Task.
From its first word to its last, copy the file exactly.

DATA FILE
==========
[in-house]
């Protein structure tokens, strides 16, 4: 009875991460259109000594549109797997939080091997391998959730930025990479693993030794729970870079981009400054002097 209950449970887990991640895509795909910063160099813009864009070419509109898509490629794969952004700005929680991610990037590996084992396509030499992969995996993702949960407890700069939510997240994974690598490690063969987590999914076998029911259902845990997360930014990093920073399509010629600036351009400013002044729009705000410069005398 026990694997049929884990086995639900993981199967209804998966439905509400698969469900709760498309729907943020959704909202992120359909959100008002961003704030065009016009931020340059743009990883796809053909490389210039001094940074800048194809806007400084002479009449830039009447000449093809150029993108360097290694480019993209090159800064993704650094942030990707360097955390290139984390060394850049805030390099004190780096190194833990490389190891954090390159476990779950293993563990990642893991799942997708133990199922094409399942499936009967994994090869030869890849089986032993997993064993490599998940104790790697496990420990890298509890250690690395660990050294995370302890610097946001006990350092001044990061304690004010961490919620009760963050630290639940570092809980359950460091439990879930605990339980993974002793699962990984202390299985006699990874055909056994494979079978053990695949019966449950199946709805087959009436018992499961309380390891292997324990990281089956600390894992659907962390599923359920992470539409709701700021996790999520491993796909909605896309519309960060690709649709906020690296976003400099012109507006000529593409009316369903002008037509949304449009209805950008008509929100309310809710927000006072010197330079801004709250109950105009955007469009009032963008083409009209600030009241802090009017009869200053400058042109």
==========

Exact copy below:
[in-house]
């Protein structure tokens, strides 16, 4: 009875991460259109000594549109797997939080091997391998959730930025990479693993030794729970870079981009400054002097 209950449970887990991640895509795909910063160099813009864009070419509109898509490629794969952004700005929680991610990037590996084992396509030499992969995996993702949960407890700069939510997240994974690598490690063969987590999914076998029911259902845990997360930014990093920073399509010629600036351009400013002044729009705000410069005398 026990694997049929884990086995639900993981199967209804998966439905509400698969469900709760498309729907943020959704909202992120359909959100008002961003704030065009016009931020340059743009990883796809053909490389210039001094940074800048194809806007400084002479009449830039009447000449093809150029993108360097290694480019993209090159800064993704650094942030990707360097955390290139984390060394850049805030390099004190780096190194833990490389190891954090390159476990779950293993563990990642893991799942997708133990199922094409399942499936009967994994090869030869890849089986032993997993064993490599998940104790790697496990420990890298509890250690690395660990050294995370302890610097946001006990350092001044990061304690004010961490919620009760963050630290639940570092809980359950460091439990879930605990339980993974002793699962990984202390299985006699990874055909056994494979079978053990695949019966449950199946709805087959009436018992499961309380390891292997324990990281089956600390894992659907962390599923359920992470539409709701700021996790999520491993796909909605896309519309960060690709649709906020690296976003400099012109507006000529593409009316369903002008037509949304449009209805950008008509929100309310809710927000006072010197330079801004709250109950105009955007469009009032963008083409009209600030009241802090009017009869200053400058042109």